Peters explained that the lockdown had also affected the ability of residents to pay for municipal services as many people had not been paid their full salaries or had lost their jobs. The municipality has had to use R3-billion from its reserves to cover these losses as well as other expenses directly related to Covid-19, such as PPE, the SIU investigations on procurement processes, feeding food-insecure residents, disinfecting and upping investment in water and water tanks for sanitation purposes.

The reserves of the municipality would take a long time to build up, said Peters, estimating that it would take reallocating about 5% of the municipality’s total budget to begin rebuilding them. It would take two or more years to return to the previous level of economic activity.

Urban safety, particularly instances of gender-based violence (GBV), also emerged as an area that eThekwini needed to have a greater focus on during lockdown, which Peters said was now being tracked weekly according to the GBV plan that had now been established.

Peters also noted that what the pandemic had shown was that there needed to be social compacts with civil society, the private sector, academia and the municipality of eThekwini to effect an improvement in service delivery.

The key lessons, according to Peters, are:

  • The municipality needs to invest more in its health infrastructure, particularly staffing, to improve the health sector’s capacity;
  • Payment systems need to be fully automated. The municipality has developed free apps to facilitate this. It would implement new credit control measures, which he admitted were not good for the municipality’s cash flow, but were good for revenue generation and would also provide clients with some relief; and
  • The municipality needs to “pull back” from using internal funding and instead use grants and look at alternative methods of funding. The municipality also needs to cut expenditure and would target bonuses, overtime and office frills such as newspapers and bottled water. DM/MC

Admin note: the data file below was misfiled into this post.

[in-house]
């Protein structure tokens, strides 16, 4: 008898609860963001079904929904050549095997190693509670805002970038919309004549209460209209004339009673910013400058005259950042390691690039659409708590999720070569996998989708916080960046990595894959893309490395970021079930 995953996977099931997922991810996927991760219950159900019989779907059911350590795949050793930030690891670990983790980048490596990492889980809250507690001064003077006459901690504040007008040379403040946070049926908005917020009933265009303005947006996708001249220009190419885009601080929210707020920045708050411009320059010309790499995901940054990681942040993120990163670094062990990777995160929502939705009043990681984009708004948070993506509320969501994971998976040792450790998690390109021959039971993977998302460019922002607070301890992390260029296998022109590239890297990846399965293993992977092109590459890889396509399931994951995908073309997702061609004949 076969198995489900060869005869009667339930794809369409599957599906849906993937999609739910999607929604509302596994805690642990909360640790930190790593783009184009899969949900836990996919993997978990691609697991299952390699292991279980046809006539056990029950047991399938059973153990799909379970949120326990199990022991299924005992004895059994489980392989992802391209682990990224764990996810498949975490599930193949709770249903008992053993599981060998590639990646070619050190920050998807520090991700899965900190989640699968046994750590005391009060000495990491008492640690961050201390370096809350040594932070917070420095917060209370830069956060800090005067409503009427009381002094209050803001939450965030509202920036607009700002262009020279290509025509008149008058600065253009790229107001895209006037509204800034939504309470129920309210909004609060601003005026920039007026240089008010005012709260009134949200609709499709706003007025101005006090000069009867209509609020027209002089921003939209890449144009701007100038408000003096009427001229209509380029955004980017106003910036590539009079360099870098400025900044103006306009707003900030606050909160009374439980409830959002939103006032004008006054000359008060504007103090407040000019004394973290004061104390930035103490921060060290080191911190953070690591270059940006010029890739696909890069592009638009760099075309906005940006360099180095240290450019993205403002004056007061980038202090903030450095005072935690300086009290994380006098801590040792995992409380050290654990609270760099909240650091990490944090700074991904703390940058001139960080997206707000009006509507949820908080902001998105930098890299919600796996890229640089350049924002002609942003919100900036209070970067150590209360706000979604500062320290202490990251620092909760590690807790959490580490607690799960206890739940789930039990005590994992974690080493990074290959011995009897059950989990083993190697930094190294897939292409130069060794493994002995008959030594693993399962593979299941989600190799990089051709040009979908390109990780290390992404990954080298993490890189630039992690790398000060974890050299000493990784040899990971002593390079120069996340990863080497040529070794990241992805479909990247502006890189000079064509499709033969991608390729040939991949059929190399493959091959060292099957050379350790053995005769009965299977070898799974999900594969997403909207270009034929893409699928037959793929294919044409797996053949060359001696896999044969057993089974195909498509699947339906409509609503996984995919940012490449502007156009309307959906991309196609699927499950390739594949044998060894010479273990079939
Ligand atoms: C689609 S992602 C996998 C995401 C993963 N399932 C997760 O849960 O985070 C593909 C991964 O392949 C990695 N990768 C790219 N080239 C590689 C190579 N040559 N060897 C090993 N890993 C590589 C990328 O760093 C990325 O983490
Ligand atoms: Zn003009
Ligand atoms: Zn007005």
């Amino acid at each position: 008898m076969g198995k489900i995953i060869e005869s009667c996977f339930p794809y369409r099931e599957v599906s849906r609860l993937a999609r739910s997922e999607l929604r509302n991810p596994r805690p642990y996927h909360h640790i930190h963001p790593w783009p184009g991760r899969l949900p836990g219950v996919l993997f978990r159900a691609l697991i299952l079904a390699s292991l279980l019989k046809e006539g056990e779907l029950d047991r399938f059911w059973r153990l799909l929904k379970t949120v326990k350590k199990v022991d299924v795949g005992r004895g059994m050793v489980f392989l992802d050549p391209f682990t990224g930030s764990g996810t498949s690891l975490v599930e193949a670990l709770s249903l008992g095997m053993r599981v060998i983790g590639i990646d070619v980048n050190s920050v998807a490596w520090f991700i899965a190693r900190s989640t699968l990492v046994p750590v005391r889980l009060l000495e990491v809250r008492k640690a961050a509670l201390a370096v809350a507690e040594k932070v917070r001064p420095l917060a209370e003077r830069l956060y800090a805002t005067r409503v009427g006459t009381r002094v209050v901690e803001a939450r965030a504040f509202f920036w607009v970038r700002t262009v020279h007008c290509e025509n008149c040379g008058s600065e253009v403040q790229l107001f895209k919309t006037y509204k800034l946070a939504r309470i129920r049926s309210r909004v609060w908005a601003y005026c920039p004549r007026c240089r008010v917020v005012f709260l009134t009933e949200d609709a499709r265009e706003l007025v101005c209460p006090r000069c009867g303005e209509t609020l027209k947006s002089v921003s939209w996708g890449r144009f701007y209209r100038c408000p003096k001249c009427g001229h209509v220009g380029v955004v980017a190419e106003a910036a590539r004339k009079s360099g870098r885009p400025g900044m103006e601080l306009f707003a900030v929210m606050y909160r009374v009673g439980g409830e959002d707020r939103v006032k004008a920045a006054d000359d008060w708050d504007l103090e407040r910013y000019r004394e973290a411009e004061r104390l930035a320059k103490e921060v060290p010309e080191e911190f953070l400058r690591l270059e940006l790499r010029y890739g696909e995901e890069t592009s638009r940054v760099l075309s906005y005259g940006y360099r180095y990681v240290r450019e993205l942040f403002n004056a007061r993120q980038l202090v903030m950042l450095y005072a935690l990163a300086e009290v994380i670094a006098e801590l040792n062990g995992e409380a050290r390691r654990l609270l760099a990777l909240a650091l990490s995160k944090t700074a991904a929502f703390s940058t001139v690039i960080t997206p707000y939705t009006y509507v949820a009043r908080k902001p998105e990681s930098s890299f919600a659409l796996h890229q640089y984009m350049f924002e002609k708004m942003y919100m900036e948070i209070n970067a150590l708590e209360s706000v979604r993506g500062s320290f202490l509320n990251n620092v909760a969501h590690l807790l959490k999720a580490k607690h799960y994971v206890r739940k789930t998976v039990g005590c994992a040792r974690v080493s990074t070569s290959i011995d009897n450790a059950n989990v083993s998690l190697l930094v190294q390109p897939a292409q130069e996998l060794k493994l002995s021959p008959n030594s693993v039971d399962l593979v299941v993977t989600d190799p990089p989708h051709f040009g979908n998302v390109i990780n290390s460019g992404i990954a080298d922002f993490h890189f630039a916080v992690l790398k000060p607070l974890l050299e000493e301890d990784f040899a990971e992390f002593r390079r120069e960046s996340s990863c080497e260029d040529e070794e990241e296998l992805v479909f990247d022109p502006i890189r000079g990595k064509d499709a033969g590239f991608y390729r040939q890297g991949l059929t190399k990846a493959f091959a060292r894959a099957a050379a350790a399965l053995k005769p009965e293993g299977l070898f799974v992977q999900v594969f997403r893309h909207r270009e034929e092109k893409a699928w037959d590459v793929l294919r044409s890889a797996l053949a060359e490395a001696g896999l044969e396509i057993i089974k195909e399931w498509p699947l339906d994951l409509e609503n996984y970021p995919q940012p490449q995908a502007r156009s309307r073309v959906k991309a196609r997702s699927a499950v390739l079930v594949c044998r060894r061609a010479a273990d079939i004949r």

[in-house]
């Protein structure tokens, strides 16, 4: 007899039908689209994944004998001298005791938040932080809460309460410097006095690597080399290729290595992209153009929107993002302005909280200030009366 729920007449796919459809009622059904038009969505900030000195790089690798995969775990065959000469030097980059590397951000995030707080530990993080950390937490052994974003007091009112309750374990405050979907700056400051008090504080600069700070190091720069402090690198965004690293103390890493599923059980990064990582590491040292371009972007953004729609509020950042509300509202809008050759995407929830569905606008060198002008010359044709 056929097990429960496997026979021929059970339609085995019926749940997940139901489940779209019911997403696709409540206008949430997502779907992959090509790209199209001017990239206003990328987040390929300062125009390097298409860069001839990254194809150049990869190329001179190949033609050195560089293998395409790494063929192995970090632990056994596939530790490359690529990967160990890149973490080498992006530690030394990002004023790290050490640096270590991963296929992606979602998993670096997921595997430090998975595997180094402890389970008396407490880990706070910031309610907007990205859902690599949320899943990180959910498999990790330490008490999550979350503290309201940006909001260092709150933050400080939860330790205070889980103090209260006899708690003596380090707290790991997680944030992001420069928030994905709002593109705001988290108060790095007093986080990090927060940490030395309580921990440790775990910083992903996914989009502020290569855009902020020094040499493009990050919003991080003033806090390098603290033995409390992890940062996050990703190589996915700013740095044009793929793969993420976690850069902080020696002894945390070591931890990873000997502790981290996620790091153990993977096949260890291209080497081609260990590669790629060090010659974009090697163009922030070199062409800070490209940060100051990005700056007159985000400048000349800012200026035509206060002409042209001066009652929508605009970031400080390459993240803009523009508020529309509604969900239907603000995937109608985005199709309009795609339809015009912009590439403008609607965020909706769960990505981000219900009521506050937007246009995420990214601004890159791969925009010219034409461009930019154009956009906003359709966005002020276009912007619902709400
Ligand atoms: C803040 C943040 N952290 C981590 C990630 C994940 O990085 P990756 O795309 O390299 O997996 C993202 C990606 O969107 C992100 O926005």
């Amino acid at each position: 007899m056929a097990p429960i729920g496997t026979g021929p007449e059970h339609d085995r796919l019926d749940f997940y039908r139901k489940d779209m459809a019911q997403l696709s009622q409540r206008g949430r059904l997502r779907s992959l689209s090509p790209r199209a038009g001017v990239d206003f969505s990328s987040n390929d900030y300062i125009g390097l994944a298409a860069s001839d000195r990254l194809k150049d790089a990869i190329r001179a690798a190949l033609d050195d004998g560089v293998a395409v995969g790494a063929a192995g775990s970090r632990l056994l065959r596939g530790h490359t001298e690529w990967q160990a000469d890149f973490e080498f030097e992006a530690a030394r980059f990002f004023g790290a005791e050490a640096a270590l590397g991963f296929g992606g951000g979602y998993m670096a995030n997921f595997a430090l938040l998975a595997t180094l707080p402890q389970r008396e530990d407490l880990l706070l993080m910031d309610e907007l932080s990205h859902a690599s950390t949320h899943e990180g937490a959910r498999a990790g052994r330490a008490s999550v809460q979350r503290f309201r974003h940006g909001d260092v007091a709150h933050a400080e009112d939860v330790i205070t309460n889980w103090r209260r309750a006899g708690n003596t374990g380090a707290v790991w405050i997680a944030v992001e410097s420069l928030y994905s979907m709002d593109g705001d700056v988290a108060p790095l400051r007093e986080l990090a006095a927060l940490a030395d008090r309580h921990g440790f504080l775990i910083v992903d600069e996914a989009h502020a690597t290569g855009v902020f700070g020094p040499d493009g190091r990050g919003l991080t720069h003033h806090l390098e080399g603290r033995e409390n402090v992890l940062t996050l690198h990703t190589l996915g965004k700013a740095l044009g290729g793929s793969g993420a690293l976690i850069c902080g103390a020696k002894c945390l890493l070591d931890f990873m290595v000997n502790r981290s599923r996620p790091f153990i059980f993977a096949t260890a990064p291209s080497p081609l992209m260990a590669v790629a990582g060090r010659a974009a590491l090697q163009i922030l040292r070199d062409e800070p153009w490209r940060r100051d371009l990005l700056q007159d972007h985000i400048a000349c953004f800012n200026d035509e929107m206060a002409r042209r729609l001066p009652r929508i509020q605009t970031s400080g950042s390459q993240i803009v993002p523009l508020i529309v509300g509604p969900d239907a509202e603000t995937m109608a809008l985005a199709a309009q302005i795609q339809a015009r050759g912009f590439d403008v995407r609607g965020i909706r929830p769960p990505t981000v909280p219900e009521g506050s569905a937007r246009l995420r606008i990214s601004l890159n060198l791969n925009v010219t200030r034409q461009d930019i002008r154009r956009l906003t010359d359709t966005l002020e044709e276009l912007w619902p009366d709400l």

Information pertaining to Covid-19, vaccines, how to control the spread of the virus and potential treatments is ever-changing. Under the South African Disaster Management Act Regulation 11(5)(c), it is prohibited to publish information through any medium with the intention to deceive people on government measures to address Covid-19. We are, therefore, disabling the comment section on this article in order to protect both the commenting member and ourselves from potential liability. Should you have additional information we should know about, please email [email protected]

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"Information pertaining to Covid-19, vaccines, how to control the spread of the virus and potential treatments is ever-changing. Under the South African Disaster Management Act Regulation 11(5)(c) it is prohibited to publish information through any medium with the intention to deceive people on government measures to address COVID-19. We are therefore disabling the comment section on this article in order to protect both the commenting member and ourselves from potential liability. Should you have additional information that you think we should know, please email [email protected]"